6 Tips to Repair Your Miami Yard after a Hurricane
Some Miami homeowners are still dealing with the aftermath of our latest hurricane, while others are considering what they would do in the future to protect their homes in the next one. While your landscape may be the last thing on your mind as you deal with the aftermath of the hurricane, it’s a good idea to give it a little attention, or at least prepare your yard before the next storm arrives.
1. Address the Lawn
One of the biggest problems associated with a hurricane is flooding, and because the flooding comes from saltwater in a coastal location, the damage to the lawn is extensive. Saltwater, when it saturates the soil, can pull the water out of the roots of the grass and kill it, creating extensive damage to landscaping in Miami. To prevent damage, make sure to remove all soaked debris and silt from the lawn and wash it down with fresh water. This may seem counterproductive when you’re recovering from flooding, but the fresh water will help remove some of the salt.
2. Remove Saturated Mulch
Like your lawn, the plants in your garden are damaged by salt water. Remove saturated mulch and replace it with fresh, dry mulch. This will help prevent unwanted and unnecessary exposure to salt water.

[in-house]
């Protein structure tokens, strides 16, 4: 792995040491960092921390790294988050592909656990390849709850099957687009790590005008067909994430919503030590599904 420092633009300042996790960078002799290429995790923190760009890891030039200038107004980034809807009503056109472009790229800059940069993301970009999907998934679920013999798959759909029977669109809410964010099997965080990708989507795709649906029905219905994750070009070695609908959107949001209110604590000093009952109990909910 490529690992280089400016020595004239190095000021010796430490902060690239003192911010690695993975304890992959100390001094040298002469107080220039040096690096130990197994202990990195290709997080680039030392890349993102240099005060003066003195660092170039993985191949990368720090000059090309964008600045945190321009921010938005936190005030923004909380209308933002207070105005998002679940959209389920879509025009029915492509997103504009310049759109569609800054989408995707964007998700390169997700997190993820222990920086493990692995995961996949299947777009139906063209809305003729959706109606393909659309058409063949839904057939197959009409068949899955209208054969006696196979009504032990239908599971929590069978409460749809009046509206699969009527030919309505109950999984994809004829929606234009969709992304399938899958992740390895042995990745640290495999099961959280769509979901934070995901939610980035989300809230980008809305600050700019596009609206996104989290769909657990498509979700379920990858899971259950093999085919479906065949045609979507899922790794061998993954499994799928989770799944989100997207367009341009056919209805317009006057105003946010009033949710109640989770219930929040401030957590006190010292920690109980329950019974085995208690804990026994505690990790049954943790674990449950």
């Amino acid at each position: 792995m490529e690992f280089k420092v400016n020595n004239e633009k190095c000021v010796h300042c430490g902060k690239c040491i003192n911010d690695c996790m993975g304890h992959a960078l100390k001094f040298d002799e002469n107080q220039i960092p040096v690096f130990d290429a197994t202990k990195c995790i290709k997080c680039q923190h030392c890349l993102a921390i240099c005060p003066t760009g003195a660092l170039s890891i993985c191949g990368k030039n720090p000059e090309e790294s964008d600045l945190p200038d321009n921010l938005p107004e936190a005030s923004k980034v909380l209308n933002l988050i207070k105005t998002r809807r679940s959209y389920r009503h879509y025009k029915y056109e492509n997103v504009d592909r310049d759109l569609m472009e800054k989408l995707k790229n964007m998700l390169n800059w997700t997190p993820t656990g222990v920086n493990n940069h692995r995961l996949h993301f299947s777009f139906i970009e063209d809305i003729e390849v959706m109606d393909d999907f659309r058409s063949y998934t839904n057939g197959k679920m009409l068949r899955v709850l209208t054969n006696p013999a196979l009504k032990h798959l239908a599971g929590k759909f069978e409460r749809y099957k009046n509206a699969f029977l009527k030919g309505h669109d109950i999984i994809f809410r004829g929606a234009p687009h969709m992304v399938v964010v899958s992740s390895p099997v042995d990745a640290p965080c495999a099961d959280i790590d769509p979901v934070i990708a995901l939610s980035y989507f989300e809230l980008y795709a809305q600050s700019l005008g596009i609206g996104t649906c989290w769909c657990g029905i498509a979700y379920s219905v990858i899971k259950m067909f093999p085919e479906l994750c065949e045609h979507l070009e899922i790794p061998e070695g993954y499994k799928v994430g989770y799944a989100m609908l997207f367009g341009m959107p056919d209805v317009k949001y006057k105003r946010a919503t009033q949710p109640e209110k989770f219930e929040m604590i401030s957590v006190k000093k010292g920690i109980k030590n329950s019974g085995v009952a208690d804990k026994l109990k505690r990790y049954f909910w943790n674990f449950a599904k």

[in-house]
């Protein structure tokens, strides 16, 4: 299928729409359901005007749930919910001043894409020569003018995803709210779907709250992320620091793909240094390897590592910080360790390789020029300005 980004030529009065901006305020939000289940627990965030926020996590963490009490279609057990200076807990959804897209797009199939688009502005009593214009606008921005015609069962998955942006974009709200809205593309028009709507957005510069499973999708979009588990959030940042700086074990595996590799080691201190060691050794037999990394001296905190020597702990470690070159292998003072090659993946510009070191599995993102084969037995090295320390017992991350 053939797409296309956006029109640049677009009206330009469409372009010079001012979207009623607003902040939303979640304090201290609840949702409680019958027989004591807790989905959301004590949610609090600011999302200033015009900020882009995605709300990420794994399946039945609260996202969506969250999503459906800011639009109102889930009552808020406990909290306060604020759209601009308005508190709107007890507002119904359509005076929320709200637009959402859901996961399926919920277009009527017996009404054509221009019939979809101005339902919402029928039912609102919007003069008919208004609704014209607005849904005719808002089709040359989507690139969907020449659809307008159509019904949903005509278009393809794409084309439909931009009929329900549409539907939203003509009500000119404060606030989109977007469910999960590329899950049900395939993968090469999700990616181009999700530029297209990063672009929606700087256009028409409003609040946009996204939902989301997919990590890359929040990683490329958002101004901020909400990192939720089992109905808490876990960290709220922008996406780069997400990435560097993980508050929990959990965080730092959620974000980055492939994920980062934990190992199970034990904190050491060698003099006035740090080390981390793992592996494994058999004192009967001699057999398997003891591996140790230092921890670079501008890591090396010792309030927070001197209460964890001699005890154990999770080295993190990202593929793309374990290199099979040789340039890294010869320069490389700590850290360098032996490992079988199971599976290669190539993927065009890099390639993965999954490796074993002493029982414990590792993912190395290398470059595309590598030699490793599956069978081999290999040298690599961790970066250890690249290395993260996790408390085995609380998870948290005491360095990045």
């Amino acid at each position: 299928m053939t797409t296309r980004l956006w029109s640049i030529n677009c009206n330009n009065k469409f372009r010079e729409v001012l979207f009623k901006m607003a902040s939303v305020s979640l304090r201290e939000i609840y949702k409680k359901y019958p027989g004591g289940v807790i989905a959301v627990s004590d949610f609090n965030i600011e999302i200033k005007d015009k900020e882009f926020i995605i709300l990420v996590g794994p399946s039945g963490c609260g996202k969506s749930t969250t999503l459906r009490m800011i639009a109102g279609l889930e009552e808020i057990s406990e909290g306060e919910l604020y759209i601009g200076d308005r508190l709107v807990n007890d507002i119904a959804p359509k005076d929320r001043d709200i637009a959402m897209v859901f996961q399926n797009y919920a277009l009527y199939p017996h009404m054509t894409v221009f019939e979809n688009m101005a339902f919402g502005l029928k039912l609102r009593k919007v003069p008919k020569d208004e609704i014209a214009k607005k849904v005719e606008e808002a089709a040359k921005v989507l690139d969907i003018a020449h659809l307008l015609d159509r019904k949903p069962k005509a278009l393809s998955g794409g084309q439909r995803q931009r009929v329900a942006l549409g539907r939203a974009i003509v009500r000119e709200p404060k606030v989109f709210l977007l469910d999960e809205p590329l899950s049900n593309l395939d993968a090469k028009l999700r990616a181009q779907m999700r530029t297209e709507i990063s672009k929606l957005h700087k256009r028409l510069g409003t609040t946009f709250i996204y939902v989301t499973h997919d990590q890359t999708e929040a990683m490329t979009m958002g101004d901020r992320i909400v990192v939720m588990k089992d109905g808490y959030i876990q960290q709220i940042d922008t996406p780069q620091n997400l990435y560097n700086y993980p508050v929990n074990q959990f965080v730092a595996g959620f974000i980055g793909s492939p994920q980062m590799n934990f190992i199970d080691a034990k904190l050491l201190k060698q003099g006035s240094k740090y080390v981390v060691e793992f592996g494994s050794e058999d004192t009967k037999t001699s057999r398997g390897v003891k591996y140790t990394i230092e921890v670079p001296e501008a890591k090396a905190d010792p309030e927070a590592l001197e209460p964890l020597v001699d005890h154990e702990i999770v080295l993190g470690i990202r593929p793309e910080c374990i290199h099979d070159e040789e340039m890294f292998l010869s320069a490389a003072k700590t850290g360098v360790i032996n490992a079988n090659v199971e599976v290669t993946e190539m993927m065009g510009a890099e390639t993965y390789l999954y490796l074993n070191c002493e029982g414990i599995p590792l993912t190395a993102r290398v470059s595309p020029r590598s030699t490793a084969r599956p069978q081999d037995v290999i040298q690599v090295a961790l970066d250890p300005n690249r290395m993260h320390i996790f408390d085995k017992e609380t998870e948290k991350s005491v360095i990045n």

3. Use Gypsum
If you are still noticing damage from saltwater, consider adding gypsum to the soil. Gypsum removes sodium from the soil and can help restore the health of your plants. It also loosens clay soils. Add gypsum at a rate of 50 pounds per 1,000 square feet for the best effectiveness.
4. Replant After Testing
A hurricane may destroy some of your plants or parts of your lawn, and you may find yourself in a hurry to replant. Replanting is a good idea, but make sure you test the soil quality first. Adding new plants to soil that is still too damaged from saltwater is going to be a costly mistake, because the plants will die. If the soil is still too salty, use gypsum and compost to help change its makeup and make it safe for new plants.
5. Wait on the Fertilizer
Fertilizer has salt in it, so don’t fertilize after you replant your yard. Even with the steps you have taken, there’s a good chance the soil is still just a little salty, so you don’t want to add to the problem.
6. Consider Elements to Hurricane Proof Your Yard
In Miami, another hurricane is a good possibility, so you should consider replanting and repairing with a mind on the next potential hurricane. Planting grass that is resistant to damage from saltwater, for example, is a good choice. Adding elements to the landscaping that will encourage water to run off in a flood, rather than soaking into the soil, can also be beneficial .
Matthew may be a thing of the past, but now is the time to think about the next hurricane. As you consider landscaping in Miami, consider building some hurricane-proofing into your yard. If you are looking to redo your landscaping in Miami, contact the Habify team for expert help.